Locally, Slidell Mayor Greg Cromer made a statement on March 14, re-stating the closure of public schools and the state of emergency that Governor Edwards announced previously. Mayor Cromer also announced the closing of the Slidell Cultural Center, the cancellation of the City of Slidell's Arts Evening cultural festival, and the rescheduling of the Bayou Jam Concert Series in Heritage Park. He reaffirmed that the Slidell Museum and Slidell Mardi Gras Museums would remain open.
On March 16, Governor Edwards issued a state-wide executive order prohibiting public gatherings of more than 50 people, and ordering the closure of bars, bowling alleys, casino gaming (including casinos and video poker), fitness facilities, and movie theaters from March 17 through April 13. Restaurants were also restricted to takeout and delivery service only.
On March 26, Mayor Cantrell criticized the Trump administration's early response to the pandemic, admitting that she would have canceled Mardi Gras festivities in New Orleans had she been provided with more sufficient information from federal authorities on potential risks. She explained that "we were not given a warning or even told, 'Look, you know what? Don't have Mardi Gras'", and that "if the federal government is not responding to or saying that we're potentially on the verge of having a crisis for the pandemic coming to the U.S. — that would change everything. But that wasn’t happening." 
Governor Edwards partnered with the Louisiana Department of Health on May 8th to develop a plan to hire 700 Louisiana residents as contact tracers, who interview and advise those who've tested positive for COVID-19 to ascertain who else in their lives may be at risk for contracting the virus. LDH Secretary, Dr. Courtney Phillips, acknowledged that this measure will only work if the people who are contacted by the tracers actually self-isolate.
Impact on sportsEdit
On March 12, the National Basketball Association announced the season would be suspended for at least 30 days, affecting the New Orleans Pelicans. The NCAA also cancelled all of its remaining tournaments for the academic year, including the 2020 NCAA Division I Women's Basketball Tournament — whose Women's Final Four was scheduled to be hosted by New Orleans. The Louisiana High School Athletics Association canceled all events for the duration of the virus and likely the rest of semester and season.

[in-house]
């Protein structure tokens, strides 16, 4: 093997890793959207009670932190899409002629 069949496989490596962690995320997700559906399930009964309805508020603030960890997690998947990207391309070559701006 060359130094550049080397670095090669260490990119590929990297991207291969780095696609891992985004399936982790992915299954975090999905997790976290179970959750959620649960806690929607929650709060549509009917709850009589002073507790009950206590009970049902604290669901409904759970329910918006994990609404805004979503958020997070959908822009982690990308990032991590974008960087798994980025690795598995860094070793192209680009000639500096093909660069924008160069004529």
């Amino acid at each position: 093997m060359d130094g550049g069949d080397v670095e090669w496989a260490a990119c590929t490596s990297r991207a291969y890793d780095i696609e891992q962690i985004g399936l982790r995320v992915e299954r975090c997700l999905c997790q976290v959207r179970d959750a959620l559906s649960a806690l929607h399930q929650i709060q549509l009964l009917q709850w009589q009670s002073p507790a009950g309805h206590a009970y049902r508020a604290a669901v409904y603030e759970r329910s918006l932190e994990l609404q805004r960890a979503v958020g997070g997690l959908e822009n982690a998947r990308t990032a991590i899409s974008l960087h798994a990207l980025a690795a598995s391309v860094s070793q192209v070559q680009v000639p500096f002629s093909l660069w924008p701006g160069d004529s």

On March 19, New Orleans Saints head coach Sean Payton announced that he had tested positive for COVID-19. Payton stated in a tweet that he felt ill on March 15 and was tested the next day. He was the first NFL team member to be confirmed positive for the virus.
On May 20, the National College Athletic Association debated and voted to end the moratorium on voluntary practices for football and men's and women's basketball on college campuses.  This decision means that Louisiana State University student athletes can return to campus if they are able and adhere to local and state regulations.
The University of Louisiana at Lafayette published a study finding that in the 14 days since its first case was reported, the growth rate of new COVID-19 cases in the state was 67.8%, exceeding New York's 66.1% growth in a similar period, and believed to be the fastest rate of cases in such a period in the world. New Orleans has been noted for its high rate of cases; LSU associate professor Susanne Straif-Bourgeoi suggested that the city's Mardi Gras celebrations may have been a factor in its rapid spread—as they attract a large number of public gatherings and international tourism, and occurred before the wider scrutiny over the virus that emerged in March.
The state's demographics have also influenced its rapid spread, including its sizable African American population (a group that has seen a disproportionate impact in other parts of the country as well). On April 6, numbers released by the Louisiana Department of Health revealed that approximately 70% of COVID-19 deaths in the state at that point were among African Americans. Although only accounting for 33% of the state's total population, the majority population in New Orleans is African American. As of May 18, African Americans accounted for approximately 55% of total COVID-19 deaths, Caucasians accounted for almost 43%, with American Indians/Alaskan Indians, Asians, Native Hawaiians/Pacific Islanders, and Other/Unknown races accounting for less than 1% of total deaths each. Industrialized parts of the state have seen particularly high numbers of deaths, including St. John the Baptist Parish (which has had the highest deaths per-capita in the country), and River Parishes between New Orleans and Baton Rouge colloquially known as "Cancer Alley".
|Parish [a]||Cases [b][c]||Deaths [c]||Recov. [c][d]||Pop.||Cases / 100k||Ref.|
|64 / 64||34,709||2,440||26,249||4,533,186||707|
|East Baton Rouge||3,056||216||–||440,171||555.5|
|St. John the Baptist||830||77||–||45,924||1,750.7|
|West Baton Rouge||148||30||–||23,788||521.3|
|Updated May 18, 2020|
Data is publicly reported by Louisiana Department of Health
- Timeline of the COVID-19 pandemic in the United States
- COVID-19 pandemic in the United States – for impact on the country
- COVID-19 pandemic – for impact on other countries